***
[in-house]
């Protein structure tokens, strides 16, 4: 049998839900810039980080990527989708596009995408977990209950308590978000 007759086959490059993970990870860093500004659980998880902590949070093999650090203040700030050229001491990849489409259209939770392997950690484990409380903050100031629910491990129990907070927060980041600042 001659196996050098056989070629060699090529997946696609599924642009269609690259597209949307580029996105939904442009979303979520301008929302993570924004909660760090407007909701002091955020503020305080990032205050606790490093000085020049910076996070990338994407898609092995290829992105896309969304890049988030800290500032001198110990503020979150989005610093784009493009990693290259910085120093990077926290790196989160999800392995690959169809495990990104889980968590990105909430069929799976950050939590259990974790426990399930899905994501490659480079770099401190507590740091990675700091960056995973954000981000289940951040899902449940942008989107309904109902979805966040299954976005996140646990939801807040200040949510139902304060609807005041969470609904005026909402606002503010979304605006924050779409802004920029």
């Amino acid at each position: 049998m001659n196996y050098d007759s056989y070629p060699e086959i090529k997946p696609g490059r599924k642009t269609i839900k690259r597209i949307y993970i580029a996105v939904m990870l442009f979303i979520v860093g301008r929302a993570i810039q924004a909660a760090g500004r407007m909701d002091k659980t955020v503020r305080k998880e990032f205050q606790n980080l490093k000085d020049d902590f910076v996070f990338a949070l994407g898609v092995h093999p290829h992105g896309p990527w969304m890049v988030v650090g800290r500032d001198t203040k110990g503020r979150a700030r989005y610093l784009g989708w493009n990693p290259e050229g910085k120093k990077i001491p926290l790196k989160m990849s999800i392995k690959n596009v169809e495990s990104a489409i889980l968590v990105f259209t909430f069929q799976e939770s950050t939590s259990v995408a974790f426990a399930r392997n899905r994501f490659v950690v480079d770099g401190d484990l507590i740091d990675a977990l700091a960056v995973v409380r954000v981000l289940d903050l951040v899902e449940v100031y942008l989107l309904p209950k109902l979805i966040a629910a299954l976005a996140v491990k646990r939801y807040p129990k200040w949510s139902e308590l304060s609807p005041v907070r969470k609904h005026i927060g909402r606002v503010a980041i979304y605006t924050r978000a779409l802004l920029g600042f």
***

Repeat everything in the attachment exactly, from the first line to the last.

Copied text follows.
[in-house]
């Protein structure tokens, strides 16, 4: 049998839900810039980080990527989708596009995408977990209950308590978000 007759086959490059993970990870860093500004659980998880902590949070093999650090203040700030050229001491990849489409259209939770392997950690484990409380903050100031629910491990129990907070927060980041600042 001659196996050098056989070629060699090529997946696609599924642009269609690259597209949307580029996105939904442009979303979520301008929302993570924004909660760090407007909701002091955020503020305080990032205050606790490093000085020049910076996070990338994407898609092995290829992105896309969304890049988030800290500032001198110990503020979150989005610093784009493009990693290259910085120093990077926290790196989160999800392995690959169809495990990104889980968590990105909430069929799976950050939590259990974790426990399930899905994501490659480079770099401190507590740091990675700091960056995973954000981000289940951040899902449940942008989107309904109902979805966040299954976005996140646990939801807040200040949510139902304060609807005041969470609904005026909402606002503010979304605006924050779409802004920029």
């Amino acid at each position: 049998m001659n196996y050098d007759s056989y070629p060699e086959i090529k997946p696609g490059r599924k642009t269609i839900k690259r597209i949307y993970i580029a996105v939904m990870l442009f979303i979520v860093g301008r929302a993570i810039q924004a909660a760090g500004r407007m909701d002091k659980t955020v503020r305080k998880e990032f205050q606790n980080l490093k000085d020049d902590f910076v996070f990338a949070l994407g898609v092995h093999p290829h992105g896309p990527w969304m890049v988030v650090g800290r500032d001198t203040k110990g503020r979150a700030r989005y610093l784009g989708w493009n990693p290259e050229g910085k120093k990077i001491p926290l790196k989160m990849s999800i392995k690959n596009v169809e495990s990104a489409i889980l968590v990105f259209t909430f069929q799976e939770s950050t939590s259990v995408a974790f426990a399930r392997n899905r994501f490659v950690v480079d770099g401190d484990l507590i740091d990675a977990l700091a960056v995973v409380r954000v981000l289940d903050l951040v899902e449940v100031y942008l989107l309904p209950k109902l979805i966040a629910a299954l976005a996140v491990k646990r939801y807040p129990k200040w949510s139902e308590l304060s609807p005041v907070r969470k609904h005026i927060g909402r606002v503010a980041i979304y605006t924050r978000a779409l802004l920029g600042f």